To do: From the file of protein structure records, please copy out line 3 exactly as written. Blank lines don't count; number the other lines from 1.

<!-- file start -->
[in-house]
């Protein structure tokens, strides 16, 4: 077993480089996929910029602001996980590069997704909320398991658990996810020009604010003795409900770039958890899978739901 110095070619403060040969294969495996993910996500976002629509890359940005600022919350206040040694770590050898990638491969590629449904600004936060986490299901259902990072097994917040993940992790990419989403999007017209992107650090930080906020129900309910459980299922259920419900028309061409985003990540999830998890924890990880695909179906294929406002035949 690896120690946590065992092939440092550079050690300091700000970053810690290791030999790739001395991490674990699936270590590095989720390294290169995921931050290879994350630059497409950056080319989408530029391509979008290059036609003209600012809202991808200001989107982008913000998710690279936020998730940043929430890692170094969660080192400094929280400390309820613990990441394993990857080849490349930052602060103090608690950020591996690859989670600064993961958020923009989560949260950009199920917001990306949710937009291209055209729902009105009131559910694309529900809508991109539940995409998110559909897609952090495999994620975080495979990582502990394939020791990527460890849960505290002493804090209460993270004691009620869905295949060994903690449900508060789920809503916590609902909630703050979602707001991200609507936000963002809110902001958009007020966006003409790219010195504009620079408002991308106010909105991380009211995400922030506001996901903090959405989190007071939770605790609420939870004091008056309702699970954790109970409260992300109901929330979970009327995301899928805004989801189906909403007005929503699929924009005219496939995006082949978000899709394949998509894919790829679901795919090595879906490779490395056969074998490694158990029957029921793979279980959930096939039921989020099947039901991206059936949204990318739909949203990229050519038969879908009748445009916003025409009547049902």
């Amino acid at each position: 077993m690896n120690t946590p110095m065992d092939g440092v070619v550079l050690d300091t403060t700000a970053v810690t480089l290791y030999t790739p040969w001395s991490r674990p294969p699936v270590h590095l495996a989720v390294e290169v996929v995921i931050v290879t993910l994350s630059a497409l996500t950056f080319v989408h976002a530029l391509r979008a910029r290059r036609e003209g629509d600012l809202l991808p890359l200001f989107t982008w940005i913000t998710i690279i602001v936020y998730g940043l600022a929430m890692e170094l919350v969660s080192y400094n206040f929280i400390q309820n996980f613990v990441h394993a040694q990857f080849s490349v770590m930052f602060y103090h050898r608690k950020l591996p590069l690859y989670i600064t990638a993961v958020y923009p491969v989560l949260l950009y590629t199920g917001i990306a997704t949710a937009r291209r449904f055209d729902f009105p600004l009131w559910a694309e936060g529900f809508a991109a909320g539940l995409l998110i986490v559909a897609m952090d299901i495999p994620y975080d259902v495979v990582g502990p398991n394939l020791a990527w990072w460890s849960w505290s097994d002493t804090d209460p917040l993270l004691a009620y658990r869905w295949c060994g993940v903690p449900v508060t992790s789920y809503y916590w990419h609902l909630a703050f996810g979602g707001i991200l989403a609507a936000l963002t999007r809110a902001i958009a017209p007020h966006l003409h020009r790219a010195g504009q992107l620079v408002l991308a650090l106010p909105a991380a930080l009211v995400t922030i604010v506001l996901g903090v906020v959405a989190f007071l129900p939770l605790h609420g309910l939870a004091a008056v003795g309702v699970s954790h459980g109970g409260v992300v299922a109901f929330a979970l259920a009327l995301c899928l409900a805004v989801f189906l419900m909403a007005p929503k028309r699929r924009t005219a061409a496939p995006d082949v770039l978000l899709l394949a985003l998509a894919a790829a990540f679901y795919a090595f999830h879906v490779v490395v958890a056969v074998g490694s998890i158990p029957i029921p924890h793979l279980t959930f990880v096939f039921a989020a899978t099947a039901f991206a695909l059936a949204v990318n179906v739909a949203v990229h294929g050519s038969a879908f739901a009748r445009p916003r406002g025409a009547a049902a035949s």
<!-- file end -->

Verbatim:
């Amino acid at each position: 077993m690896n120690t946590p110095m065992d092939g440092v070619v550079l050690d300091t403060t700000a970053v810690t480089l290791y030999t790739p040969w001395s991490r674990p294969p699936v270590h590095l495996a989720v390294e290169v996929v995921i931050v290879t993910l994350s630059a497409l996500t950056f080319v989408h976002a530029l391509r979008a910029r290059r036609e003209g629509d600012l809202l991808p890359l200001f989107t982008w940005i913000t998710i690279i602001v936020y998730g940043l600022a929430m890692e170094l919350v969660s080192y400094n206040f929280i400390q309820n996980f613990v990441h394993a040694q990857f080849s490349v770590m930052f602060y103090h050898r608690k950020l591996p590069l690859y989670i600064t990638a993961v958020y923009p491969v989560l949260l950009y590629t199920g917001i990306a997704t949710a937009r291209r449904f055209d729902f009105p600004l009131w559910a694309e936060g529900f809508a991109a909320g539940l995409l998110i986490v559909a897609m952090d299901i495999p994620y975080d259902v495979v990582g502990p398991n394939l020791a990527w990072w460890s849960w505290s097994d002493t804090d209460p917040l993270l004691a009620y658990r869905w295949c060994g993940v903690p449900v508060t992790s789920y809503y916590w990419h609902l909630a703050f996810g979602g707001i991200l989403a609507a936000l963002t999007r809110a902001i958009a017209p007020h966006l003409h020009r790219a010195g504009q992107l620079v408002l991308a650090l106010p909105a991380a930080l009211v995400t922030i604010v506001l996901g903090v906020v959405a989190f007071l129900p939770l605790h609420g309910l939870a004091a008056v003795g309702v699970s954790h459980g109970g409260v992300v299922a109901f929330a979970l259920a009327l995301c899928l409900a805004v989801f189906l419900m909403a007005p929503k028309r699929r924009t005219a061409a496939p995006d082949v770039l978000l899709l394949a985003l998509a894919a790829a990540f679901y795919a090595f999830h879906v490779v490395v958890a056969v074998g490694s998890i158990p029957i029921p924890h793979l279980t959930f990880v096939f039921a989020a899978t099947a039901f991206a695909l059936a949204v990318n179906v739909a949203v990229h294929g050519s038969a879908f739901a009748r445009p916003r406002g025409a009547a049902a035949s």